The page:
Saturday, 3 October 2015

Memoir vs fiction, by Y S Lee

Over the past two years, I’ve been reading memoirs from survivors of the Pacific War – that is, the Pacific theatre of the Second World War. Nearly all of them are awe-inspiring, and I’ve already blogged here about Freddy Spencer Chapman’s The Jungle is Neutral and Nona Baker’s Pai Naa: The Story of Nona Baker.

Refresher: historical sources are typically divided into two categories: primary (artifacts from or documents created during the time of the events in question) and secondary sources (an item that interprets and analyzes the primary sources). It’s a broad-strokes sort of distinction that makes putting together a bibliography more straightforward. Although memoirs are typically written after the events in question, they are generally classed as primary sources because their authors were involved in the relevant events.

However! Having recently read a fair amount of memoir, I’ve come to distrust its simple categorization as a primary historical source. This unease began with my first Pacific War memoir, Freddy Spencer Chapman’s The Jungle is Neutral (1949). It’s a brilliant book, packed with adventure and anthropological insight. Freddy’s voice is distinctive and charming, and while he shies away from emotional and psychological insight, I finished the book with a strong appreciation for his character (possibly too strong: my husband took to calling him "your historical boyfriend”).

Freddy Spencer Chapman

Still, I wondered how Freddy could possibly recall the terrifying and chaotic events of his three years in the Malayan jungle in such impeccable detail. This is a challenge in all memoirs. I am hard-pressed to remember what I ate for lunch three days ago, and in times of conflict or high excitement I often question, after the fact, my memories of what went down. Yes, Freddy kept detailed diaries while he was in the jungle, but on several occasions he was forced to destroy them because they were at risk of falling into enemy hands. His surviving diaries are held at the Pitt Rivers Museum, but they cover only a portion of his time in the jungle.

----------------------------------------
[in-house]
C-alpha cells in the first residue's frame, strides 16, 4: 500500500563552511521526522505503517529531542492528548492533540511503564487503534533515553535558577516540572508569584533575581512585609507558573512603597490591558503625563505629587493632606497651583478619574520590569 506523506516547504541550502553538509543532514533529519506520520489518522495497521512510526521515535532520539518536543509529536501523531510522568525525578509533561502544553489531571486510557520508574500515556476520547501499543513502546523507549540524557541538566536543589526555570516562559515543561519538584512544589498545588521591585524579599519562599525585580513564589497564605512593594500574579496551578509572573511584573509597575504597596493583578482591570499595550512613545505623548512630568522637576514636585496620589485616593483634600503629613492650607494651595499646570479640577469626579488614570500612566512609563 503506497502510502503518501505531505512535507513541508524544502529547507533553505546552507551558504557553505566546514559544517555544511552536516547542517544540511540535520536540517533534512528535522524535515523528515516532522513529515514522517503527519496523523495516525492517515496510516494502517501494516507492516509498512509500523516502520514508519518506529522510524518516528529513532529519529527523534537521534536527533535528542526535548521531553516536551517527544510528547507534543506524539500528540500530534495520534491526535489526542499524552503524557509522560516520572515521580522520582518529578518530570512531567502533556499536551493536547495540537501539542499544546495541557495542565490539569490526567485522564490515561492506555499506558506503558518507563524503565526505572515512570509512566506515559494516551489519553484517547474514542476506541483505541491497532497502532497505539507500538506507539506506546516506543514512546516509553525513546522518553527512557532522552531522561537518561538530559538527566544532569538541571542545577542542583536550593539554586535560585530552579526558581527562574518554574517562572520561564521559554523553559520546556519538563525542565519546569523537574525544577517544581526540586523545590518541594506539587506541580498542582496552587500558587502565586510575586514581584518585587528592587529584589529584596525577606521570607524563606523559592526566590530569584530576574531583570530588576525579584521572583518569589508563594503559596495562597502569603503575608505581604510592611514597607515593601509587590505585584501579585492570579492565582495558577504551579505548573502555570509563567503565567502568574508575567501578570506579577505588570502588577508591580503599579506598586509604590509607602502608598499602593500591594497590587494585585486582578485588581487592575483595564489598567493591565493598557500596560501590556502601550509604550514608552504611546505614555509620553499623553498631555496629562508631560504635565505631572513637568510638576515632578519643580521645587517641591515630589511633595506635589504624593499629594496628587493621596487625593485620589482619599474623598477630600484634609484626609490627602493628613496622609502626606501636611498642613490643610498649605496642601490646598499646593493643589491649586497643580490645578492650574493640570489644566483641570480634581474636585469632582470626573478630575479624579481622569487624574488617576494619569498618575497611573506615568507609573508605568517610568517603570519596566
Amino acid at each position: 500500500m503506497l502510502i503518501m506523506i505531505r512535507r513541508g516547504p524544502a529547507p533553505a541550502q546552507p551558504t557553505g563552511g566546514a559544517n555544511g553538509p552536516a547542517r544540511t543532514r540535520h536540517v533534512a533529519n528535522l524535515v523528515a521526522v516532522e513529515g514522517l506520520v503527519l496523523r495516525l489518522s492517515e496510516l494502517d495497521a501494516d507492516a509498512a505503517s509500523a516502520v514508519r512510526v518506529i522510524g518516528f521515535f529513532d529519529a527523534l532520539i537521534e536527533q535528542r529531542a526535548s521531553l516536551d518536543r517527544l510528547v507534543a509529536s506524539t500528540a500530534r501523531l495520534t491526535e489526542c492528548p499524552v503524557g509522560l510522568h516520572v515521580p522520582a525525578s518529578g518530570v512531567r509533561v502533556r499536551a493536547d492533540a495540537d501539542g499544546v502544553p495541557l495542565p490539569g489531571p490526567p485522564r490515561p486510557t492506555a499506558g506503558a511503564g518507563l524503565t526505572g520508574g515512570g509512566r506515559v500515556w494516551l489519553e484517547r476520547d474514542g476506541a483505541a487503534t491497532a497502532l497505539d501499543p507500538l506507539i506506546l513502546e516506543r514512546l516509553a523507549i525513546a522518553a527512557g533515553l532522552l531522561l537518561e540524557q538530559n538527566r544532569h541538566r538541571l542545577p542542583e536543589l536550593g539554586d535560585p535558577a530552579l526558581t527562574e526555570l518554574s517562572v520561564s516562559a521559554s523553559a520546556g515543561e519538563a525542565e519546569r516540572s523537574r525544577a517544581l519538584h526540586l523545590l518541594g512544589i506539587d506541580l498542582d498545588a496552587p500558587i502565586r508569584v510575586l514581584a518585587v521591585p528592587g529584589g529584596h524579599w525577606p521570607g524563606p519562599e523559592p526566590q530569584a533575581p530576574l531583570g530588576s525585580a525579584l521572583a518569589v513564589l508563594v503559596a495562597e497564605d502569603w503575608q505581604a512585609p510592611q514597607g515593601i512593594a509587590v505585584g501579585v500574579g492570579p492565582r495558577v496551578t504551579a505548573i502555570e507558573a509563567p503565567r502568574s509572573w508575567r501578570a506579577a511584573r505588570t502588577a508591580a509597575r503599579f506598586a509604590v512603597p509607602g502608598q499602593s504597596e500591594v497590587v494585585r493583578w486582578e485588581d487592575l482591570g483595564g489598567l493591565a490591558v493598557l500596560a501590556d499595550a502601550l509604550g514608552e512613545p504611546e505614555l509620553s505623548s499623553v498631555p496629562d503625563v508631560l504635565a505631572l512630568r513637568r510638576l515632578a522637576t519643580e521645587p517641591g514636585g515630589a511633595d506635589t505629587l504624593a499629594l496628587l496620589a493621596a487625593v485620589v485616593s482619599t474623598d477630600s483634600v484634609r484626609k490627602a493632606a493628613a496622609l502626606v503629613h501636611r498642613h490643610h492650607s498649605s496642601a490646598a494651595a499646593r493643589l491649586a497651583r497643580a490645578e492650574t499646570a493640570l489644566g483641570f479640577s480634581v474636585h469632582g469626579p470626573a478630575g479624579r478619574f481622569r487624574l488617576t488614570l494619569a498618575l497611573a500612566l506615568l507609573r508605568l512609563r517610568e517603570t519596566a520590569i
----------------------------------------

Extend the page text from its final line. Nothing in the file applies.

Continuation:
After reading Freddy’s memoir, I turned to Brian Moynahan’s recent biography of Freddy, Jungle Soldier: The True Story of Freddy Spencer Chapman, for context. Moynahan is a biased biographer – a longtime fan of Freddy who wants to burnish and prolong his hero’s fame. Even so, at one point, Moynahan points out a significant discrepancy between Freddy’s surviving diary and an event he describes in The Jungle is Neutral.

For publication, Freddy altered the event, probably in order to make it feel more dramatic. Moynahan disagrees with this decision, believing the original diary entry to be superior in terms of tension and the sheer danger of the situation. Either way, though, we now have a primary source (diary) imperfectly converted to a memoir - which is still technically a primary source. Yet we already know that it’s been corrupted. And if we have evidence of this with just one of Freddy’s surviving diaries, how many other events have been elided or embellished or just imperfectly reconstructed? We’ll never know.

This question becomes even more complicated when memoirs are written long after the events they describe and are mediated through others. Pai Naa: The Story of Nona Baker was first published in 1959, fourteen years after Nona Baker emerged from the Malayan jungle, contributed source material to Freddy Spencer Chapman’s official report on local Communist organizations, and returned to England.

Nona Baker is not credited as the author of her memoir!

Baker doesn’t mention keeping a jungle diary. Her narrative voice is quiet, wry, self-deprecating. She doesn’t in any way seek to portray herself as a heroine: rather, she insists that she was only “busily saving [her] own skin”. Perhaps this is why it took her fourteen years to produce a memoir, and why she distanced herself from the story even further: even though her narrative is written in the first person, the book is officially "by" Dorothy Thatcher and Robert Cross. To what extent is Baker’s voice really her own, here? And what sorts of artistic license have Thatcher and Cross taken with the shape of the story?

My last example today (though I have many more!) is actually a novel by Han Suyin (best known for her 1952 novel A Many Splendoured Thing, which was filmed as Love is a Many Splendored Thing and was also later adapted as an American soap opera). And the Rain My Drink is set during the Malayan Emergency of the early 1950s – the last days of the British empire in southeast Asia.

Han Suyin, the pen name of Elisabeth Comber

While And the Rain My Drink is technically fiction, Han Suyin inserts herself (using a name that is itself a pseudonym) into the novel as a character. This is a postmodern move which ought to undermine the ideas of narrative voice and the conceit of “truth” throughout the work. But the character Suyin tells her story in the first person, in conventional and realist terms. Because of this, and since the character Suyin’s biographical details map directly onto those of the author Han Suyin, the whole novel reads instead like a memoir of Han Suyin’s time in Malaya, with a few imaginative excursions. It presses the genre of memoir into the services of fiction - an act that points up the highly contrived nature of memoir itself.

Perhaps this is only appropriate – that we should end up in such an ambiguous tumult. A wide view of history will always include competing voices, and the line between fact and fiction begins to blur immediately upon examination. I’m thrilled to be feeling my way, step by careful step, in the company of such splendid adventurers.

Y S Lee is the author of the award-winning Mary Quinn Mysteries/The Agency Quartet (Walker Books/Candlewick Press).

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